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  • by Rob Globke

    The moment it left my stick, the world just stopped. It was one of those moments you wish you could rewind. A moment you hope to snatch back from time. I honestly don’t know what I was thinking. Perhaps, the problem was that I wasn’t thinking! But, no matter how bad I would have liked to redo a hockey moment, there was no going back.

    I had just thrown a double cheese, extra large, meat lover’s PIZZA* up the middle of the ice. The result of this just out of the oven pizza was watching my forechecking opponent bury the go ahead goal on an uncontested breakaway. In my defense, however, it was tape to tape and crisp.



    It’s crazy how quickly you can go from confident to walking on egg-shells. I mean ten second early I was watching my d-men go “d to d” and opening up for a pass along the boards. Before getting the pass from my defensemen, I even glanced up to see where I could go before the puck was on my stick. There was nothing there (or so I thought). I guess things change fast in the game of hockey because within the 2 seconds from the defensemen passing me the puck and me throwing the puck up the middle a guy from the other team seemed to “magically” show up.


    I’m sure many of you might know this feeling, but perhaps not. I do know that it’s happened before (even in the NHL) and it will happen again. On this night though, it was my turn to make the long skate back to the bench. I could actually feel the weight of all the eyeballs on me. I always thought it was impolite to stare, but that rule was thrown out the window really quick. I did my best to sneak into the bench and avoid eye contact with the coach. I know he wasn’t avoiding eye contact with me! The worst part was the sinking feeling in my stomach as I sat there. There was no one else to blame. I had let the team down and I felt it in my gut. Humiliation was followed by guilt which was followed by shame. Of course, I didn’t see another shift the rest of the 3rd period.


    The next day I knew I had to prepare myself for seeing this play again during a video session. What I didn’t know was that the coach would rewind and replay this tragic event four times before moving on through the rest of the clips. Each time asking, “What were you thinking here, Globke?” I don’t know if the coach ever forgot that play let alone forgave me. However, I do know that thinking about this play makes me think about my sin and the greatness of God’s forgiveness.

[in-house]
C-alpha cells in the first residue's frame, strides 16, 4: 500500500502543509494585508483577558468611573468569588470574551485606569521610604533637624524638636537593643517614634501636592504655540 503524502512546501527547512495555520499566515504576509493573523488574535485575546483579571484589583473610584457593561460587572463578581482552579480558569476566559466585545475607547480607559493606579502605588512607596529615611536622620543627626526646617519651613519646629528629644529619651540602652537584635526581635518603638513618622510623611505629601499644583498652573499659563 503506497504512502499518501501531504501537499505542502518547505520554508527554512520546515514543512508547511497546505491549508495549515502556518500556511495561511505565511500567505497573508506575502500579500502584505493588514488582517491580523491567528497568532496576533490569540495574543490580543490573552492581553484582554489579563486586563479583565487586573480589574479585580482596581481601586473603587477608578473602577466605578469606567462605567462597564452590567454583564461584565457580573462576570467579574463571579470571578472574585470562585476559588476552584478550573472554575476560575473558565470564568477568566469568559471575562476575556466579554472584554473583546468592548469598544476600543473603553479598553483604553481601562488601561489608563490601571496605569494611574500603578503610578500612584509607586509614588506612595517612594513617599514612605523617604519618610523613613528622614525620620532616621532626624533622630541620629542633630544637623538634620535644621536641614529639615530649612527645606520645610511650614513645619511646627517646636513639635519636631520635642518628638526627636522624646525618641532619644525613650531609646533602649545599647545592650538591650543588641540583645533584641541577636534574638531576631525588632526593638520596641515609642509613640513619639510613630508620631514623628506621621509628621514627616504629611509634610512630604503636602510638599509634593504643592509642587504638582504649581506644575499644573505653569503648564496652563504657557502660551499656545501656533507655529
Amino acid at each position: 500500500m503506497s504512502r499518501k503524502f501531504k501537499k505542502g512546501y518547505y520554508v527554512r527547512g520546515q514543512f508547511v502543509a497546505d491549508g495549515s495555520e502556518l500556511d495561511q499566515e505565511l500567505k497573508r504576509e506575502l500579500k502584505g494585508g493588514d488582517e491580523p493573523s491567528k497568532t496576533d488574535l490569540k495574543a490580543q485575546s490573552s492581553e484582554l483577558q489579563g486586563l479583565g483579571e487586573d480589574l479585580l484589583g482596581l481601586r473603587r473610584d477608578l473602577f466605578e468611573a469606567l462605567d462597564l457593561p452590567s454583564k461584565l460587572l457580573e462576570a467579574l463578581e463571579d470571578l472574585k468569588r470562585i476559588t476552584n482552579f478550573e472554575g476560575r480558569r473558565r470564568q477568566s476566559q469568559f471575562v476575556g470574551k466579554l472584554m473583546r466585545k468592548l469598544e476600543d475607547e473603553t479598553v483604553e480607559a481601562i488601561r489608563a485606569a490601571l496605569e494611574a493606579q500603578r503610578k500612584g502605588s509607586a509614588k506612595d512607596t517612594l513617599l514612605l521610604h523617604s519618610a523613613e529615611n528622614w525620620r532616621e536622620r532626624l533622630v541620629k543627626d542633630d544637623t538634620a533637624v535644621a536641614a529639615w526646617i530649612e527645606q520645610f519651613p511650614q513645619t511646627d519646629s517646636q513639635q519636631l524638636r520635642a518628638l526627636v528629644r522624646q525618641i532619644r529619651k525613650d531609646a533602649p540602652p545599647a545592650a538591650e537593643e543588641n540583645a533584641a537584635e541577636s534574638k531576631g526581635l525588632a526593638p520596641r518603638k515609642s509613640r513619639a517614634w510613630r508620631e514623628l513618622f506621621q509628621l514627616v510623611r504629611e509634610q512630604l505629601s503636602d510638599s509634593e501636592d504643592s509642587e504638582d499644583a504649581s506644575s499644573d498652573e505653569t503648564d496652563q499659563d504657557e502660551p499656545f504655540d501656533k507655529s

How you ask?

    Well, just like in my story above, there are times in life when sin happens. Sometimes in the blink of eye. We are going about our business and the next thing we know we are doing something or saying something we didn’t think was possible. We stop and immediately want to take back what we did, but we can’t. We find ourselves feeling the weight of guilt, shame, and humiliation. All we want to do is be made right again. To be forgiven. To be made whole and free. Yet, we face a God who demands and requires perfection. We ask ourselves, “How can a sinful man like me ever face a Holy, Perfect, and Righteous God?” Deep down we know we can’t.

    Of course, we can't. But God can.

    The glory of God is that in His great love for us, He provided a way for us to be made whole again, even in our sin. He sent His only Son to die and take our sin, our shame, and make it His sin and shame. So that when we put our faith IN CHRIST, we are forgiven. More than that, our sins are not even remembered.


    The world may not always forgive us for the things we do, but we can be sure that through the shed blood of Jesus Christ, God will. This is amazing. This is love.

    Have you been forgiven?

    *For those that don't know what a "pizza" is in hockey slang...it's a blatant turnover, often up the middle of the ice*

    Isaiah 1:18
    “Come now, let us reason together, says the Lord:

    though your sins are like scarlet,
       they shall be as white as snow;
    though they are red like crimson,
       they shall become like wool.

    Colossians 1:13-14
    He has delivered us from the domain of darkness and transferred us to the kingdom of his beloved Son, in whom we have redemption, the forgiveness of sins.

    Hebrews 8:12
    For I will be merciful toward their iniquities,
        and I will remember their sins no more.

    1 John 1:9
    If we confess our sins, he is faithful and just to forgive us our sins and to cleanse us from all unrighteousness.

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